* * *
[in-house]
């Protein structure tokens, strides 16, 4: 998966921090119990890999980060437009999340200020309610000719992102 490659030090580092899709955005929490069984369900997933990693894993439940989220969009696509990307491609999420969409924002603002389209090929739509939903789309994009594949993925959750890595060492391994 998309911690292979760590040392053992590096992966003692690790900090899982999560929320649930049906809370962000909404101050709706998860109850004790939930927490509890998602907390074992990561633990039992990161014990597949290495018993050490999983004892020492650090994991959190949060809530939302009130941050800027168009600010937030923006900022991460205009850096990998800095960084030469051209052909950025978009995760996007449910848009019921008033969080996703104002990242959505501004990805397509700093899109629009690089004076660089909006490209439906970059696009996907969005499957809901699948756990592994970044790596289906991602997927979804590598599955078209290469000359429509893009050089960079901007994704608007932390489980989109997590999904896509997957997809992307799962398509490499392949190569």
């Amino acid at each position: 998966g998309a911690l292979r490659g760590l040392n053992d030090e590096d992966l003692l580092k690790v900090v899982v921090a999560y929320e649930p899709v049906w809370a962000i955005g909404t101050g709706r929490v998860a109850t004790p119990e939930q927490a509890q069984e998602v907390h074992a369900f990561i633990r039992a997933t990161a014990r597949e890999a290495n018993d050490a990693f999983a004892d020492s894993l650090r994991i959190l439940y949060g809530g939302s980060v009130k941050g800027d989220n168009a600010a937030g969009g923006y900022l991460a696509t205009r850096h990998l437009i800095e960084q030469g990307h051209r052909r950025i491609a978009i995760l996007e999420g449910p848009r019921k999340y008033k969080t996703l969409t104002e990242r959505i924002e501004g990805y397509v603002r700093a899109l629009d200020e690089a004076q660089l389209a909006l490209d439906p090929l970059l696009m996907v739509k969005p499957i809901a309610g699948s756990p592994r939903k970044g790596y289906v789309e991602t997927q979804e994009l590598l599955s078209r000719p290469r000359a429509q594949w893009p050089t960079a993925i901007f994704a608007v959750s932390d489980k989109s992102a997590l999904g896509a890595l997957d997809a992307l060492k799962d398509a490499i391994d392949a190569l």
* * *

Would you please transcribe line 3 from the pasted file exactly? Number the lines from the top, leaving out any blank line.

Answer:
């Amino acid at each position: 998966g998309a911690l292979r490659g760590l040392n053992d030090e590096d992966l003692l580092k690790v900090v899982v921090a999560y929320e649930p899709v049906w809370a962000i955005g909404t101050g709706r929490v998860a109850t004790p119990e939930q927490a509890q069984e998602v907390h074992a369900f990561i633990r039992a997933t990161a014990r597949e890999a290495n018993d050490a990693f999983a004892d020492s894993l650090r994991i959190l439940y949060g809530g939302s980060v009130k941050g800027d989220n168009a600010a937030g969009g923006y900022l991460a696509t205009r850096h990998l437009i800095e960084q030469g990307h051209r052909r950025i491609a978009i995760l996007e999420g449910p848009r019921k999340y008033k969080t996703l969409t104002e990242r959505i924002e501004g990805y397509v603002r700093a899109l629009d200020e690089a004076q660089l389209a909006l490209d439906p090929l970059l696009m996907v739509k969005p499957i809901a309610g699948s756990p592994r939903k970044g790596y289906v789309e991602t997927q979804e994009l590598l599955s078209r000719p290469r000359a429509q594949w893009p050089t960079a993925i901007f994704a608007v959750s932390d489980k989109s992102a997590l999904g896509a890595l997957d997809a992307l060492k799962d398509a490499i391994d392949a190569l």